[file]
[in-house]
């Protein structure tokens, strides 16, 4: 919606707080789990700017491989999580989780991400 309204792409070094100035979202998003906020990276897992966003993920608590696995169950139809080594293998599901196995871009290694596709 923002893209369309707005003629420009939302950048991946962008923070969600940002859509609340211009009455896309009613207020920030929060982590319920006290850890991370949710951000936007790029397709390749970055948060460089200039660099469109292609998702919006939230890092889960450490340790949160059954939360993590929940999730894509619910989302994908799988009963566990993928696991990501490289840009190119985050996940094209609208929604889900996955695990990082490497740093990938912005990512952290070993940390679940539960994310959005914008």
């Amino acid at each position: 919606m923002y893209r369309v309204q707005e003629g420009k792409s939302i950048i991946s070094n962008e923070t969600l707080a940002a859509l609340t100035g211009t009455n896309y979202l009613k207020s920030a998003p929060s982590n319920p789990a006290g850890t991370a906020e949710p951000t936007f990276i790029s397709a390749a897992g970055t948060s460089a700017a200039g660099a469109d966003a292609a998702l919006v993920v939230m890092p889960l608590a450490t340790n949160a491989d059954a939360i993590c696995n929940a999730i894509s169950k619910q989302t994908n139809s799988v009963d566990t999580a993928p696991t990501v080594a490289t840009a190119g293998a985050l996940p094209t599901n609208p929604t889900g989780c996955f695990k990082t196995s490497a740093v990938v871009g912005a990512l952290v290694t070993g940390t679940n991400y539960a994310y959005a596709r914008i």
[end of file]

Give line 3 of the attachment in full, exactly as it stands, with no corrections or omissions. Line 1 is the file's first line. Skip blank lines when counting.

């Amino acid at each position: 919606m923002y893209r369309v309204q707005e003629g420009k792409s939302i950048i991946s070094n962008e923070t969600l707080a940002a859509l609340t100035g211009t009455n896309y979202l009613k207020s920030a998003p929060s982590n319920p789990a006290g850890t991370a906020e949710p951000t936007f990276i790029s397709a390749a897992g970055t948060s460089a700017a200039g660099a469109d966003a292609a998702l919006v993920v939230m890092p889960l608590a450490t340790n949160a491989d059954a939360i993590c696995n929940a999730i894509s169950k619910q989302t994908n139809s799988v009963d566990t999580a993928p696991t990501v080594a490289t840009a190119g293998a985050l996940p094209t599901n609208p929604t889900g989780c996955f695990k990082t196995s490497a740093v990938v871009g912005a990512l952290v290694t070993g940390t679940n991400y539960a994310y959005a596709r914008i």